Gardening By the Moon

On our herb farm, my husband and I grow using biodynamic principles—something our ancestors have done in one form or other since the start of agriculture.

by Dawn Combs
PHOTO: iStock/Thinkstock

My husband and I have been farming using biodynamic principles for the past seven years or so. Biodynamics can be both challenging and rewarding, but thinking of the soil as another organism that must be cared for wasn’t too much of a stretch for me. I grew up with parents who believed strongly in returning nutrition to the soil each time we took food from it. Biodynamics was comfortable in this way, but at the same time, took me so much further than my parents had ever gone in the soil-to-homesteader relationship.

We’ve have hosted all sorts of groups, from conventional farmers to serious herb study groups, on our farm for tours. One of the most difficult things to explain to visitors is the biodynamic practice of gardening by the stars. In the first years, I stumbled in how I would couch my understanding in words that wouldn’t alienate my crowd. One day, before a tour my gaze fell on the the Farmer’s Almanac on my shelf.

Growing up, I’d see the Farmer’s Almanac floating around during garden planning. My parents respected it as a repository of respected old-timer knowledge, and we used it mainly to look at weather trends. The garden calendar was an interesting and fun read, but we didn’t necessarily follow along with it. Even though I now use the biodynamic planting calendar, I was still buying the Almanac for nostalgia and sometimes comparison. It occurred to me that I had a way to explain that there wasn’t really anything “occult” or intimidating here. The practice of working the soil and plants in concert with the night sky is as old as agriculture itself.

In biodynamic practice, we don’t just watch the waxing and waning of the moon, though it’s very important. We also watch where the moon is in context to the other constellations. For someone like me, this can become very complex. The extent of my astronomy knowledge is being able to pick out the Big and Little Dippers, Orion and Cassiopeia, so I use a calendar called Stella Natura to give me the information in a form that doesn’t send me reeling. The Maria Thun calendar and various smartphone apps are great, as well.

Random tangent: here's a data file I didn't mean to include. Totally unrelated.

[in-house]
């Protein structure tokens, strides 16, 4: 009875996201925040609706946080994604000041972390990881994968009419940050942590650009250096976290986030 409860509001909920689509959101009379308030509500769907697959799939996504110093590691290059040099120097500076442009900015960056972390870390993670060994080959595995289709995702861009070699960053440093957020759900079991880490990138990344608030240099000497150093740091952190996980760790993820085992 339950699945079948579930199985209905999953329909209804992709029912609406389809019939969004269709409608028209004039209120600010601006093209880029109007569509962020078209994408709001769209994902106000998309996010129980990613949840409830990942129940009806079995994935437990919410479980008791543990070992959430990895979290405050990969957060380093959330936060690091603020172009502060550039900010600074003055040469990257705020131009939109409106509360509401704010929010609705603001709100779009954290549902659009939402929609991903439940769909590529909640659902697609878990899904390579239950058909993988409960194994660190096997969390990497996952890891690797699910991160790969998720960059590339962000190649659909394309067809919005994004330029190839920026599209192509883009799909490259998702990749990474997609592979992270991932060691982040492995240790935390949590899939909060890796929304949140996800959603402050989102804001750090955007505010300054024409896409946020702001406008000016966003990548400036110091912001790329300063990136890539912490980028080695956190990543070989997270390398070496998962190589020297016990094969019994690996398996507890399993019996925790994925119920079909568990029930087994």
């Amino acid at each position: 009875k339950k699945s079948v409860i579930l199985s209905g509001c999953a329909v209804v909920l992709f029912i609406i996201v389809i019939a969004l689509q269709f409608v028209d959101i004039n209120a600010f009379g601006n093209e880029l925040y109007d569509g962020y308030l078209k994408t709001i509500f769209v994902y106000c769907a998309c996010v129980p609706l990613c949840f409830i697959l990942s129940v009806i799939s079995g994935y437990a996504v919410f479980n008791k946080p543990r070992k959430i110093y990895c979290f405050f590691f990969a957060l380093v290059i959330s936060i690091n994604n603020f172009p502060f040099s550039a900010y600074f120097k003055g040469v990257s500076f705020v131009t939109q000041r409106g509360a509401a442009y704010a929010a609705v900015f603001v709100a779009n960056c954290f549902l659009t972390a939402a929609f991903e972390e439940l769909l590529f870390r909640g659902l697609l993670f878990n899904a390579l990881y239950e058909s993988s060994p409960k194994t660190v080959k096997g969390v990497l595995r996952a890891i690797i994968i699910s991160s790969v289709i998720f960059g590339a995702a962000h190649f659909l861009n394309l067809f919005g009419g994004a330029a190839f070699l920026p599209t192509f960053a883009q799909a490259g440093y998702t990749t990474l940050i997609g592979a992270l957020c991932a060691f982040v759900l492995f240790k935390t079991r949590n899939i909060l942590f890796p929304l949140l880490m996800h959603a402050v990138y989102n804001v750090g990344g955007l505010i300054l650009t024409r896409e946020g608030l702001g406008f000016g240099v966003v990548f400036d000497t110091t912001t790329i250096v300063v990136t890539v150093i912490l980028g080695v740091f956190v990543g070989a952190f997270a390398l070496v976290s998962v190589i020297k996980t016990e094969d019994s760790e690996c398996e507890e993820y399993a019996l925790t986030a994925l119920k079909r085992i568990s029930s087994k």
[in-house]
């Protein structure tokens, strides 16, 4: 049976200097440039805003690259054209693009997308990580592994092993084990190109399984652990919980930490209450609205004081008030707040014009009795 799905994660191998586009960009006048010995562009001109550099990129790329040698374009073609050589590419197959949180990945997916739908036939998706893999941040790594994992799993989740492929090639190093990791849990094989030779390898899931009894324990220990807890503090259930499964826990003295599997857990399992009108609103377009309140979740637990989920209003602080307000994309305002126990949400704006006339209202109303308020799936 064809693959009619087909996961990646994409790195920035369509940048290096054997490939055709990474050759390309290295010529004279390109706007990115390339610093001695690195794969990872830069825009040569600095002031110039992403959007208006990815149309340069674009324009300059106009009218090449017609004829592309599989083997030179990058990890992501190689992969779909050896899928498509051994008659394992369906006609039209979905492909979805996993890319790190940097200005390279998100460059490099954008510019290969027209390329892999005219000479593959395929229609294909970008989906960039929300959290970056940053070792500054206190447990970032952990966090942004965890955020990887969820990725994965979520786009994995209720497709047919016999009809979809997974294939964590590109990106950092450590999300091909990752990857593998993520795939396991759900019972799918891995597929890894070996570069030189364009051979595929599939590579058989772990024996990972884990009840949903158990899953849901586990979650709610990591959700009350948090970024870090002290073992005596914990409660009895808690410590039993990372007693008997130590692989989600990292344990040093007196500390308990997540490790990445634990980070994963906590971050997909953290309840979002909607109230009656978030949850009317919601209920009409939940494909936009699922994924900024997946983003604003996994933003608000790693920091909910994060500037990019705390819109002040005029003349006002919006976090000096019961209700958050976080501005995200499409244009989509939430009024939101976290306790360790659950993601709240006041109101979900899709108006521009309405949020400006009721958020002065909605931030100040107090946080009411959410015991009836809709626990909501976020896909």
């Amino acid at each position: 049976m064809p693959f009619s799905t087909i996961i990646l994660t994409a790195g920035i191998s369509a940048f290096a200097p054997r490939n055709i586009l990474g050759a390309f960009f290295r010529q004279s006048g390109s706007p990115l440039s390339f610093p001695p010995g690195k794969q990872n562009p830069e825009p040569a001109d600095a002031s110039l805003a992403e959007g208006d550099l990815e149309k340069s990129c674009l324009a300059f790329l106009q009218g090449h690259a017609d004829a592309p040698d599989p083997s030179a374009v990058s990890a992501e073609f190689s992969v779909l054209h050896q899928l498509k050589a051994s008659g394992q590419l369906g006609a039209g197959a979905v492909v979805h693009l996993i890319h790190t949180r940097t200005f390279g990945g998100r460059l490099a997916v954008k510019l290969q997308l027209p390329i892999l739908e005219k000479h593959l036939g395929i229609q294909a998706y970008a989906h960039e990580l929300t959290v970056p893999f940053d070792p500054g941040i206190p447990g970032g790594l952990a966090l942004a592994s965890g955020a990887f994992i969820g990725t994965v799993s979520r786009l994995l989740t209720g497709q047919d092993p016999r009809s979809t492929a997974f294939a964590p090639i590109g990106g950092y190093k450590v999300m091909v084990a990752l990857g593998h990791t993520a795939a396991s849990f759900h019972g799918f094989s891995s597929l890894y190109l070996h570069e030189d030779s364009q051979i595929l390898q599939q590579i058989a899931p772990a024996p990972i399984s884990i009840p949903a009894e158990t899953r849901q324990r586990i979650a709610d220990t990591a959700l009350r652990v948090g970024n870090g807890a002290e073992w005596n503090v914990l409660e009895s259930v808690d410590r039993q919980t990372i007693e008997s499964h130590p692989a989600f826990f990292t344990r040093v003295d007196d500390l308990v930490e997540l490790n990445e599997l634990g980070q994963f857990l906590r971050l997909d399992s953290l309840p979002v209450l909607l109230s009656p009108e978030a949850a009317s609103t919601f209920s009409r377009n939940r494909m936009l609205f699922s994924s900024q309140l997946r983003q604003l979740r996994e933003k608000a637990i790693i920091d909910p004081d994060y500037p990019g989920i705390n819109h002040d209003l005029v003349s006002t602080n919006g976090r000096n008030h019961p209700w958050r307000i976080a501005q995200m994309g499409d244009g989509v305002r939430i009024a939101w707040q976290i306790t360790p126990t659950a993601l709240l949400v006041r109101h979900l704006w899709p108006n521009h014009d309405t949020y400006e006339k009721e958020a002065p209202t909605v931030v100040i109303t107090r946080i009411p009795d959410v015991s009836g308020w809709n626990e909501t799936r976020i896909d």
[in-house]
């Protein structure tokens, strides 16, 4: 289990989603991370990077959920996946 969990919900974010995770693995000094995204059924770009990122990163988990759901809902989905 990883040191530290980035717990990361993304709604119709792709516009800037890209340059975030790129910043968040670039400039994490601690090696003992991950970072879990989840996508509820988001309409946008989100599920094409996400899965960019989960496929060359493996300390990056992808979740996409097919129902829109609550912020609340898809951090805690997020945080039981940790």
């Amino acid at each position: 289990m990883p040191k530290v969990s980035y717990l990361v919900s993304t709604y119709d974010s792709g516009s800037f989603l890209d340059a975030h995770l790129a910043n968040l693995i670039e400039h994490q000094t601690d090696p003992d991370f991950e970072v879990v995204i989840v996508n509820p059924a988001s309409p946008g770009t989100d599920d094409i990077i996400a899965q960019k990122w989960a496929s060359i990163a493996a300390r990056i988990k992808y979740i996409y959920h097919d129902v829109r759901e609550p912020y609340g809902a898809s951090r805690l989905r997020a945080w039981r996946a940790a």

Gardening by the moon opens our eyes to the complex cycles happening around us. Our great-great-grandparents instinctually knew this way of interacting with the soil and plants, and they passed knowledge down to their kids as they worked in the garden. They knew that some days were better for planting root crops, while others were best for cutting back invasive shrubs. They knew some days were best for cutting the grass because the energy and nutrition of the plants was in the roots and there would be less call for re-cutting before you could get back into the house for a cold lemonade.

These days, as we have separated ourselves more from the cycles in nature, we need a written record. We need science to back up the “folklore” of our ancestors. For me, the long history of recorded data in biodynamics satisfies my intellectual understanding. We see a difference in the way the soil releases nutrients and plants uptake them depending on the location of the moon and Earth in relation to the rocks hurtling around space. There isn’t anything in this notion that worships a configuration of stars or replaces our deep spiritual relation to the one behind it all. Instead, I find that when I garden by the moon, it allows me to be very grounded. To sit still and wonder at all that is going on around us. It connects me to that wonder in a way I was missing before. Today, I am grateful for the moon in a different way because of all it has come to represent.

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